While we sit back and enjoy the football, one of the latest twists in the IR35 saga has arisen. Fittingly, it relates former star player and TV presenter, Gary Lineker.
HMRC have been pursuing him for an eye watering £4.9 million in respect of Income Tax and National Insurance they claim he owes. This is based on a claim that he was an employee rather than freelance. This figure may be reduced on appeal to less than £1m taking into account tax paid on the profits of Gary Lineker Media, the entity he owns with his wife.
The ‘IR35’ or ‘off payroll working’ rules (the Rules) combat the device of using an intermediary (usually a personal service company) between a contractor and their client. This is a way of reducing tax. HMRC will treat the individual as an employee if the relationship with the end user is like that of an employee. At that point the contractor may be faced with a large tax bill as a result of the difference between tax and NI paid as an individual on PAYE and dividend payments.
In considering whether or not somebody should be deemed as an employee HMRC will use a multifactorial test and assess the matter in the round.
Readers should note that the labels the parties put on the status will not be decisive.
First, two essential factors are considered:-
- Personal service and substitution
- Mutuality of obligation (to provide and accept work)
Then, a range factors are considered such as:-
- Control as opposed to being able to carry out work autonomously
- Integration into the business
- Application of policies such as disciplinary and grievance
- Access to benefits
- Provision of equipment
- No financial risk
- Approach to pay and benefits
- Whether the activity is ongoing or for a specific project
Finally, an assessment is made in the round.
There are usually grey areas. Given that it is very fact specific it is not always easy to predict how such an assessment will go. HMRC seems to be taking an aggressive approach towards high profile broadcasters. Some, such as Kay Adams and Lorraine Kelly, were successful in challenging the HMRC but Eamonn Holmes was not.
It is noted that Gary Lineker is appealing the judgment. A key argument likely to be put forward by Gary Lineker in this case is that the services he provides to the BBC and BT Sport are by no means exclusive. Also, it may be argued that the brand has a life of its own. It is not just the personal service of the broadcaster but his brand image which forms part of the value.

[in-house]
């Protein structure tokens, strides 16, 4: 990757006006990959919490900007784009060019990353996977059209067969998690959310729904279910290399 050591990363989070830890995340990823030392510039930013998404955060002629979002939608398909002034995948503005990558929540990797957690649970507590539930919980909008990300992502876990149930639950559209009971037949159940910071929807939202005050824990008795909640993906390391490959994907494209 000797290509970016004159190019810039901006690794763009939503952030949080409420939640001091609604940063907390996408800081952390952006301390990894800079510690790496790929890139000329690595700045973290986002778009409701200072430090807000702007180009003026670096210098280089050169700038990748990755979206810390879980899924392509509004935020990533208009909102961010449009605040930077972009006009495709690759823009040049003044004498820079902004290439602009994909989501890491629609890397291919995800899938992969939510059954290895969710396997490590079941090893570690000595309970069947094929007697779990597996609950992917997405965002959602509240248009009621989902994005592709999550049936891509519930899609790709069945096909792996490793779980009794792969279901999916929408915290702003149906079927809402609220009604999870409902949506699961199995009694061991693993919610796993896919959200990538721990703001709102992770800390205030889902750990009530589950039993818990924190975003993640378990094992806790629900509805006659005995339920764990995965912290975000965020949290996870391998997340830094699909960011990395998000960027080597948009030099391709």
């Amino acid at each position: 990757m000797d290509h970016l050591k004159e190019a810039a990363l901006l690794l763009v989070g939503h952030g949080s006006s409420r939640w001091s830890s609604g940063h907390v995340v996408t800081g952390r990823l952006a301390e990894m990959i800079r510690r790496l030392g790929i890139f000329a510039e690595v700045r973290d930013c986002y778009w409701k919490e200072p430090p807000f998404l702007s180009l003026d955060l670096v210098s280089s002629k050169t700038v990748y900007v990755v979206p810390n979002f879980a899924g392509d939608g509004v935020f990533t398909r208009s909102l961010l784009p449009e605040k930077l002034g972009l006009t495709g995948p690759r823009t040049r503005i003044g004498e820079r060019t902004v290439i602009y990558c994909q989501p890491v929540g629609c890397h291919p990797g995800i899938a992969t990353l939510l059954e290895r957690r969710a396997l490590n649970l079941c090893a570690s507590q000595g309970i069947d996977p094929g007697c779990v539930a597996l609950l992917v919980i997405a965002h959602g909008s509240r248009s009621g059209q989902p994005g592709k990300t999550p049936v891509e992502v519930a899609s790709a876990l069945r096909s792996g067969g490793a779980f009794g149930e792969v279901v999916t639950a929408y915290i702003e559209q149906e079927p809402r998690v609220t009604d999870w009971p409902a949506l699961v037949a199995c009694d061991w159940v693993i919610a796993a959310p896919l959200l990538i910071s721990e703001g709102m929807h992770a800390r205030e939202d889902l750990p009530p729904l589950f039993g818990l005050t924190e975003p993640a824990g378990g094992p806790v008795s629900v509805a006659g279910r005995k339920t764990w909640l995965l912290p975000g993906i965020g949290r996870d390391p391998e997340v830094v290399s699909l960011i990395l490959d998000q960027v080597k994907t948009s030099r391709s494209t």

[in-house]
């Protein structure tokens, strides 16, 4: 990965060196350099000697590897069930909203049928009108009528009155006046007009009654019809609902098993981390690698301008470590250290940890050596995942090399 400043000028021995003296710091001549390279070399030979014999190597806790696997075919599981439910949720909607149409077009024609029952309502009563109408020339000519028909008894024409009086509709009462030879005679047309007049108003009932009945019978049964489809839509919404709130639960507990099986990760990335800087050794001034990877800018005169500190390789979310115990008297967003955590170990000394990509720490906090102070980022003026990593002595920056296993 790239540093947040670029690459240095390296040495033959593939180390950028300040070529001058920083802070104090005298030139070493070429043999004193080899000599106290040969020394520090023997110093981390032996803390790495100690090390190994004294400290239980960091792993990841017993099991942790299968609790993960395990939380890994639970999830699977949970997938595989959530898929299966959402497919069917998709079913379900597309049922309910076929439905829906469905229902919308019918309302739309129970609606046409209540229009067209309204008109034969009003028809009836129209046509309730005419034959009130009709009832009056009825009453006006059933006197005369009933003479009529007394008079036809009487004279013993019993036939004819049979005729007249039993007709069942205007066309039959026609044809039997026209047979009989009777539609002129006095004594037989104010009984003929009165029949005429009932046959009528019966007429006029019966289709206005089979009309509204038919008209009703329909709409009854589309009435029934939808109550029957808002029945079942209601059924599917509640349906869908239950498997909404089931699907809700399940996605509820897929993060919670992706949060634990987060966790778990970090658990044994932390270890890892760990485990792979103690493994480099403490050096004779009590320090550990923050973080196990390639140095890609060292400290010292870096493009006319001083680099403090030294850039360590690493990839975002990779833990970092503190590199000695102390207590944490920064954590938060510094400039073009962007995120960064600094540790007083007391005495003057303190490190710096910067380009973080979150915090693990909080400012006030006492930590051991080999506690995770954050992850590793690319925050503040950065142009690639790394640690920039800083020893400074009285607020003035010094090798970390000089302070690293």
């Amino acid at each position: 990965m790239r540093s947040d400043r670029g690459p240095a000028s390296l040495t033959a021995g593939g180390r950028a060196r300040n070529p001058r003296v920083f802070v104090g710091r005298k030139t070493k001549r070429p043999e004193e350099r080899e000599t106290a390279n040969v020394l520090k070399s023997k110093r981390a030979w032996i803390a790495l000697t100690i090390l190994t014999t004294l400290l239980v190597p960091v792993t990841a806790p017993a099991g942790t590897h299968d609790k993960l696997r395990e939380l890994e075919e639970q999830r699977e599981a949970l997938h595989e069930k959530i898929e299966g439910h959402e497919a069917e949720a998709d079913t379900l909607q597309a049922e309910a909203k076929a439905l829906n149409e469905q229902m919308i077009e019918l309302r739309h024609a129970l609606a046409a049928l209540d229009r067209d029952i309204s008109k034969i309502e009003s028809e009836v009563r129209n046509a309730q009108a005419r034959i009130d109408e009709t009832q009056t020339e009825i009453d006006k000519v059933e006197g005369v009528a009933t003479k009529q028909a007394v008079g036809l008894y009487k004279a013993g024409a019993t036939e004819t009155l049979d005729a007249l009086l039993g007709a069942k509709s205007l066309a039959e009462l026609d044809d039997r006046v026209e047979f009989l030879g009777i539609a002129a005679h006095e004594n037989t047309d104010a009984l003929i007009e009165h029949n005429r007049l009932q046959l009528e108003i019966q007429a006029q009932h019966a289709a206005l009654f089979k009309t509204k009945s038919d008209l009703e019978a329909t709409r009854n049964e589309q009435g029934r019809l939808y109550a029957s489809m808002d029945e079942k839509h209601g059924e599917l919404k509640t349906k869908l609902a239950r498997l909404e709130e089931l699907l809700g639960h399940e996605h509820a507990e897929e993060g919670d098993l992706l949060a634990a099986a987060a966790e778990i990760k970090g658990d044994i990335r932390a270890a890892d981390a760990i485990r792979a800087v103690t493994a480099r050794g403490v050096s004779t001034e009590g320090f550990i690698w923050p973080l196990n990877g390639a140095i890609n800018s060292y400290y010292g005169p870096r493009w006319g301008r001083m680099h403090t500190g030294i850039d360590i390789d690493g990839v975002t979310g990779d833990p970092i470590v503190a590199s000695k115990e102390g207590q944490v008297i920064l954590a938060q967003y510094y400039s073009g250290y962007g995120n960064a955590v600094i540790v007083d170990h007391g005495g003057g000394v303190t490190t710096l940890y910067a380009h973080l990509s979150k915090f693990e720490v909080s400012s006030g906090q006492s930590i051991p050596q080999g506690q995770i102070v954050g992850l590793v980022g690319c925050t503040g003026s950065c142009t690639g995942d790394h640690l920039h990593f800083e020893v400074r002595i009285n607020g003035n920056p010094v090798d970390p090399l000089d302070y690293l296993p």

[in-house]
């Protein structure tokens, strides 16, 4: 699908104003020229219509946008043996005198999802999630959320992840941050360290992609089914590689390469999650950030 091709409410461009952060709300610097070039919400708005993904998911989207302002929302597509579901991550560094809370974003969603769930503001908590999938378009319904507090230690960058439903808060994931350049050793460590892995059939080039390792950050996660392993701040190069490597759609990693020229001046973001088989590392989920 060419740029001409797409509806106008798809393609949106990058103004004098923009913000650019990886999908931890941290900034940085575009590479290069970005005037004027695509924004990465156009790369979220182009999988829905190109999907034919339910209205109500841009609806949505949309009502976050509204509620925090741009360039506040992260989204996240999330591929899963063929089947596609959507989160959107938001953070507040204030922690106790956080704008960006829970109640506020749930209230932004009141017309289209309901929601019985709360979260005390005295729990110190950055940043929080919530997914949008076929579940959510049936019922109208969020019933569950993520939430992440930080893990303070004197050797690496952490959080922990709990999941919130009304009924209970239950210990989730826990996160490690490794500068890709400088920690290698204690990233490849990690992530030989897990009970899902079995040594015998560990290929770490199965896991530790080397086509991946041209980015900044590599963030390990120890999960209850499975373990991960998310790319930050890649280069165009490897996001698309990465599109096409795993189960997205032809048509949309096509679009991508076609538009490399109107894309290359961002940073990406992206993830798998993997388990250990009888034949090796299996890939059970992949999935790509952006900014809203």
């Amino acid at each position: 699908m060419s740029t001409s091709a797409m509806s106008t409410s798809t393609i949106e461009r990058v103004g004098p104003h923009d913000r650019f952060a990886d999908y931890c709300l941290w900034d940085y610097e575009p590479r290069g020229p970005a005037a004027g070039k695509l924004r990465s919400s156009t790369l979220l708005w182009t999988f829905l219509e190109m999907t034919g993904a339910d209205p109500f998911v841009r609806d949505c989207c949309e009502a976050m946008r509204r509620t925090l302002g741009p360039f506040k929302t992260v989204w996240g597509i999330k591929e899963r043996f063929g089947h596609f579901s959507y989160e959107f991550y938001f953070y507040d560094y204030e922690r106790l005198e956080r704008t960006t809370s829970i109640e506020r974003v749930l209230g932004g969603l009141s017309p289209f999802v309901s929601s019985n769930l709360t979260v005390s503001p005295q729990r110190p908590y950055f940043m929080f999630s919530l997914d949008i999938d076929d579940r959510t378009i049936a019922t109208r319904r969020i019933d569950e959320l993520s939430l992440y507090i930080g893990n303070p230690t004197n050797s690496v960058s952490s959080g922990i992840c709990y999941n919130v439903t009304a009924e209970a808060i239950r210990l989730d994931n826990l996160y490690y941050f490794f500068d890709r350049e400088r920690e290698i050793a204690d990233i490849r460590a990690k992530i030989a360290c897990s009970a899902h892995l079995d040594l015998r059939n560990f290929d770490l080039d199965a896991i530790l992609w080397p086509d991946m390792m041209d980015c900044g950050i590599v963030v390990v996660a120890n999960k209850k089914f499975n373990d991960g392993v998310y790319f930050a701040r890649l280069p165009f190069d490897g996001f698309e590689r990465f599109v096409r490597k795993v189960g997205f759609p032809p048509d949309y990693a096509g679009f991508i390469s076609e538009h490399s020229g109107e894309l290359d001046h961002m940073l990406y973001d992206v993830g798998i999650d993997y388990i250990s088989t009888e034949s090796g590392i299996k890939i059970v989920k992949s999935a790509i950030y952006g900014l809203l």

Are substitutes a game changer?
A device commonly used in the contract between the personal service company and the end user a clause which allows for a substitute to provide the services. The reason this can be effective is that the service is not provided personally by the contractor.
However, many substitution clause are undermined by the way they are drafted. Understandably, it is common for the end user not to want to receive the services from any old substitute. They may want to veto a particular individual. While it is probably reasonable to provide for the substitute being appropriately qualified for the task at hand, the right should be unrestricted as far as possible.
A recent case in the Upper Tribunal of HMRC (Northern Lights Solutions Limited v Revenue & Customs  UKUT 134 (TCC) (8 June 2021) involved a project manager who worked for Nationwide Building Society. This upheld the First Tier Tribunal decision. The Tribunal found that he should have been treated in effect as an employee. In this case the right of substitution was seen as purely theoretical and the First Tier Tribunal had demonstrated that the dominant feature of the hypothetical right of substitution was an obligation of personal performance by the individual. In this they followed the Pimlico Plumbers case from 2018.
IR35/off payroll working rules changes 1 April 2021
The above cases reflect a combative stance taken by HMRC. Recent changes to the legislation have been pushed through despite protests in contracting circles.
Gary Lineker’s dispute with HMRC arises out of rules in place before April 2017 since when public sector employers have been responsible for determining whether contractors are inside or outside the Rules. Had the dispute arisen after that it could have been the BBC in dispute with HMRC rather than the pundit himself.
On 1 April 2021 further changes to the Rules came in. For larger companies, the responsibility of determining whether a contractor providing their services through a personal service company is inside or outside the rules and whether they should therefore be paying PAYE has moved to the end user. This has resulted in many large companies making a determination that their contractors operating through personal service companies should be on PAYE.